No Win No Fee Explained

No Win No Fee Explained

The term ‘No Win No Fee’ is one that is familiar to most people. However, there can be some misunderstanding as to what exactly this term means.

‘No Win No Fee’ is the term used to describe how some solicitors take on a case. What ‘no win no fee’ means is, if the solicitor or law firm does not win the case for you, you do not pay the solicitor’s fees.

The Law Society has strict rules in place regarding advertising and these prohibit any solicitor from advertising their services as no win no fee. It is important that you clarify with your solicitors before instructing them that they do operate on a no win no fee basis and ensure that this is also put in writing to you.

Solicitors Advertising Regulations

The Regulations forbid the inclusion of any words or phrases which suggest that legal services relating to a compensation claim will be provided on a no win no fee basis as such prohibition is in line with the statutory ban on advertisements which encourage or induce claims for damages for personal injuries. It should be noted that there is no prohibition on solicitors in Ireland undertaking work on a no win no fee basis, and solicitors are perfectly entitled to offer their services on a no win no fee basis, and indeed many solicitors’ firms operate on a no foal, no fee basis. The restriction on solicitors is merely on the content of their advertisements.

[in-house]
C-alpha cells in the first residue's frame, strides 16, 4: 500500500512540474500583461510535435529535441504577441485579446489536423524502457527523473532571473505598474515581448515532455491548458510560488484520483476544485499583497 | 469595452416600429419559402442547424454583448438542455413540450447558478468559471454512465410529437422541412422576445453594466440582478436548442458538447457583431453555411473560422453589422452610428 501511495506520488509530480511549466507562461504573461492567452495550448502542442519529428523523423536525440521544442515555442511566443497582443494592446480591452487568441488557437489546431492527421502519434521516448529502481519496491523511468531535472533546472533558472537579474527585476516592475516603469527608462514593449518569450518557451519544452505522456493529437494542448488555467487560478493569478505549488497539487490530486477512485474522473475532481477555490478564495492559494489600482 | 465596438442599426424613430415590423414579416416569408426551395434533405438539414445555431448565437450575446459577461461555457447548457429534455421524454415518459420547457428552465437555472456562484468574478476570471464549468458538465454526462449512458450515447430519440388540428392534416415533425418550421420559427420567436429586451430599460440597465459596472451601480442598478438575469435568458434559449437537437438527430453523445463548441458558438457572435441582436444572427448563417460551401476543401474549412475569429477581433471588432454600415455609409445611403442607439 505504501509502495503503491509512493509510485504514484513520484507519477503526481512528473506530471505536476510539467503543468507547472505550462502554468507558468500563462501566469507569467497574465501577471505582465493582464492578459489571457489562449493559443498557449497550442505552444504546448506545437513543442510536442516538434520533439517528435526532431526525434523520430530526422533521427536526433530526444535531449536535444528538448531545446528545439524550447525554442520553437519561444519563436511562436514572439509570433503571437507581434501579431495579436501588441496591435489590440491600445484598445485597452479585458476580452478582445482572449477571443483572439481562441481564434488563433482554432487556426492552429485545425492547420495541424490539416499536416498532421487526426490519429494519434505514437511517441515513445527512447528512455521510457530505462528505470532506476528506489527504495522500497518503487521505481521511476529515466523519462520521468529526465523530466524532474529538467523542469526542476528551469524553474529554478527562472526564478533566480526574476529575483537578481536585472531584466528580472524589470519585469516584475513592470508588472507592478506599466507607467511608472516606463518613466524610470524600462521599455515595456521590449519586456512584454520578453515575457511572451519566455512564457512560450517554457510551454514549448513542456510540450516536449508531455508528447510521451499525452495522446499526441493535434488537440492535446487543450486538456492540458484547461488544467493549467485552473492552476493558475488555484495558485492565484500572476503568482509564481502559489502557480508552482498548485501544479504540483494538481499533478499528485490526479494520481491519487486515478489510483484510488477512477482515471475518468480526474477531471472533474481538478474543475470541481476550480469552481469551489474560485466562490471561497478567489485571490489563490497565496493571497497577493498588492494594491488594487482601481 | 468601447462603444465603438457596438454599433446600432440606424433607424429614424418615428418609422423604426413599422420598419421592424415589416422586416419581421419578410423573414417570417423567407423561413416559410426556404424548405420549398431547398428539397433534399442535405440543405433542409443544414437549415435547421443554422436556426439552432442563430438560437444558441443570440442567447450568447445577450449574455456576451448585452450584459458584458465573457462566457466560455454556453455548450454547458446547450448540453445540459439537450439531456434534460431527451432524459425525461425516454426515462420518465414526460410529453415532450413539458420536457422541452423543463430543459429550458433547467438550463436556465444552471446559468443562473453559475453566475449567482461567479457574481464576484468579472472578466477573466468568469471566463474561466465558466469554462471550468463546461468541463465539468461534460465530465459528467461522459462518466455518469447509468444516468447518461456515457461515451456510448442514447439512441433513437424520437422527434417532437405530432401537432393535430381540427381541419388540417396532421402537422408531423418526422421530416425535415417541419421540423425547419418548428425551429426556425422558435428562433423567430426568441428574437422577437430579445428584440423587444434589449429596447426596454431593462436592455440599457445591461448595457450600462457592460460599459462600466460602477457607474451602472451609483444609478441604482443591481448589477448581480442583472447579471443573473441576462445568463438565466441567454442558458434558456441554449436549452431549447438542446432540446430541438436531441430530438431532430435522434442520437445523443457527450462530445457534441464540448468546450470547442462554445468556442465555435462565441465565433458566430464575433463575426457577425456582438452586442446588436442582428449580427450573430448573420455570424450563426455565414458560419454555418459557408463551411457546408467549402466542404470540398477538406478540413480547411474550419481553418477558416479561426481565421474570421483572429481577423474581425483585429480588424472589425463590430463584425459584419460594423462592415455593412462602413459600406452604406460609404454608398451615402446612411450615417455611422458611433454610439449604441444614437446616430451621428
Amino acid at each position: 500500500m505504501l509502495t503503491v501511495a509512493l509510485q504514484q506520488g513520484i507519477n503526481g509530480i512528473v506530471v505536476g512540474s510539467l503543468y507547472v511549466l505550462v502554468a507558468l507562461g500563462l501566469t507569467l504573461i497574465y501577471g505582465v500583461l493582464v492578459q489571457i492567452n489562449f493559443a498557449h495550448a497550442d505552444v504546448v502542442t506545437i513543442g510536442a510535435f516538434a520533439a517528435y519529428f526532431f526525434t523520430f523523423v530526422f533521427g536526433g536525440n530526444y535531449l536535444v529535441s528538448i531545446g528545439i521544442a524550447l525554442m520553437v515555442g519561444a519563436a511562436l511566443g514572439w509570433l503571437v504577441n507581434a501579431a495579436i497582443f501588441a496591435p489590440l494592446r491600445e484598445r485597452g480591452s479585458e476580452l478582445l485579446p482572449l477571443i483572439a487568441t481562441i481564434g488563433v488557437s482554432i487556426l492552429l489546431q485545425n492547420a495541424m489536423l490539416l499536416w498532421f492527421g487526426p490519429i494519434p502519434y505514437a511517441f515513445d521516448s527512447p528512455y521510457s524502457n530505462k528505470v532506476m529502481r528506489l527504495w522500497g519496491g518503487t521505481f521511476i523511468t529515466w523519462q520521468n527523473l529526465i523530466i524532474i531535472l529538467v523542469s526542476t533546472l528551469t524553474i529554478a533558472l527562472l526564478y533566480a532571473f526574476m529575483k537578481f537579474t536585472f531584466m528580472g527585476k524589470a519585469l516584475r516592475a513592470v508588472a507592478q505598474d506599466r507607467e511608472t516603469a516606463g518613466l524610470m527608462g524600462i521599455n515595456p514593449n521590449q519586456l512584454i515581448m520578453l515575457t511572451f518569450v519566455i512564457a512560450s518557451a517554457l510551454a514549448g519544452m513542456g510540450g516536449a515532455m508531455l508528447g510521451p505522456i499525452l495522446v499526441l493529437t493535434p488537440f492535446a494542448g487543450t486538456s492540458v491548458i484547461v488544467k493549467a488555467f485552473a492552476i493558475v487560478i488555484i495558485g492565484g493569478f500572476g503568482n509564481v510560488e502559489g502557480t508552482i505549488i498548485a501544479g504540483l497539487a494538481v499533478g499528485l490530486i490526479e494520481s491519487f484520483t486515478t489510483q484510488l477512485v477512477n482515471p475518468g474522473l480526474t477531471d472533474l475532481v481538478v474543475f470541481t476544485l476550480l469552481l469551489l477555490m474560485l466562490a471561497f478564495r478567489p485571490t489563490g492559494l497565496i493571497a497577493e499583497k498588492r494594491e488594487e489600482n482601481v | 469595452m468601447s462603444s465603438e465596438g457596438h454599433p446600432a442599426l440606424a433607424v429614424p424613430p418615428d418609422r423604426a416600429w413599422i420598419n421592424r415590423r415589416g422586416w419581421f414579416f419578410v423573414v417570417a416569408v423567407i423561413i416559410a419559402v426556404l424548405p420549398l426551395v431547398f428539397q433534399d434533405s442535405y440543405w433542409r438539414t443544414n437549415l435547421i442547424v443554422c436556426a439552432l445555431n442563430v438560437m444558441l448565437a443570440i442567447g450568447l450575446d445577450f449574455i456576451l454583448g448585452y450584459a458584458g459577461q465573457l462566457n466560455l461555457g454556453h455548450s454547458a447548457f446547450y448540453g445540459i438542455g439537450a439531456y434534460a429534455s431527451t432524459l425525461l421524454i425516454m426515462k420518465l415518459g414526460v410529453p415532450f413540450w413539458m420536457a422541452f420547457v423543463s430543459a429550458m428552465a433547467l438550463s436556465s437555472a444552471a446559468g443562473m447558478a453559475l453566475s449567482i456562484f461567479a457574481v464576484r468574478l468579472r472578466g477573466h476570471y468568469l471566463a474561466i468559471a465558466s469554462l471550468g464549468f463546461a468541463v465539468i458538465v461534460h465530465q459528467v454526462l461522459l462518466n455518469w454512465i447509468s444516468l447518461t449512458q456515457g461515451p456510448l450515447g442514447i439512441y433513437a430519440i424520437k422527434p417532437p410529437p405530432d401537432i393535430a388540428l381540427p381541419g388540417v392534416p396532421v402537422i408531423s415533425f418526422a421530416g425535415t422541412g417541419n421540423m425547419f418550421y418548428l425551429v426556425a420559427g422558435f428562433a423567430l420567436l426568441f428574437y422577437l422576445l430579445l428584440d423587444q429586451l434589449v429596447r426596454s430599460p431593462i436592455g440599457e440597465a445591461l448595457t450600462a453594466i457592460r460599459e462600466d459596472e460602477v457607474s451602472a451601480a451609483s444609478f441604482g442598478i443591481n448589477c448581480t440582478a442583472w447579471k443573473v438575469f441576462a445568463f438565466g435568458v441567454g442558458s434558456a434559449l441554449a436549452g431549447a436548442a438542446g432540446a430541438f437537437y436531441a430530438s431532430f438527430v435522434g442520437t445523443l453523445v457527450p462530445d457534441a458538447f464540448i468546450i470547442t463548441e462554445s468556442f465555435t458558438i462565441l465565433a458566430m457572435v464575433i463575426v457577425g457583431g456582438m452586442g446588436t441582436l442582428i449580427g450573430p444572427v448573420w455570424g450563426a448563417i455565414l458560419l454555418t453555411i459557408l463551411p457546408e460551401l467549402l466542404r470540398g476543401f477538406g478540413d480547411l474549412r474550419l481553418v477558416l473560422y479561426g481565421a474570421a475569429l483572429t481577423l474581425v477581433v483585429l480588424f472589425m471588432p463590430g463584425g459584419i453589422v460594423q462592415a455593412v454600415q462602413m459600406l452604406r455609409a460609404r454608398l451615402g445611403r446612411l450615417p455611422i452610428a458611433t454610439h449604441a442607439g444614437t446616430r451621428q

The general right of solicitors to advertise is severely curtailed when it comes to advertising for personal injuries claims. The Solicitors (Advertising) Regulations, 2002 (S.I. No. 518 of 2002) introduced a ban on advertisements which refer to claims or possible claims for damages for personal injuries, the outcome of such claims or the provision of services by solicitors in conjunction with such claims. The Regulations prohibit advertisements which “solicit, encourage or offer any inducement” to make such claims. The Regulations specify that the advertisement may include, amongst other things, “factual information on the legal services and areas of law to which the services relate”. The Regulations specify that the words “personal injuries” may be included in such factual information in a “list of services”.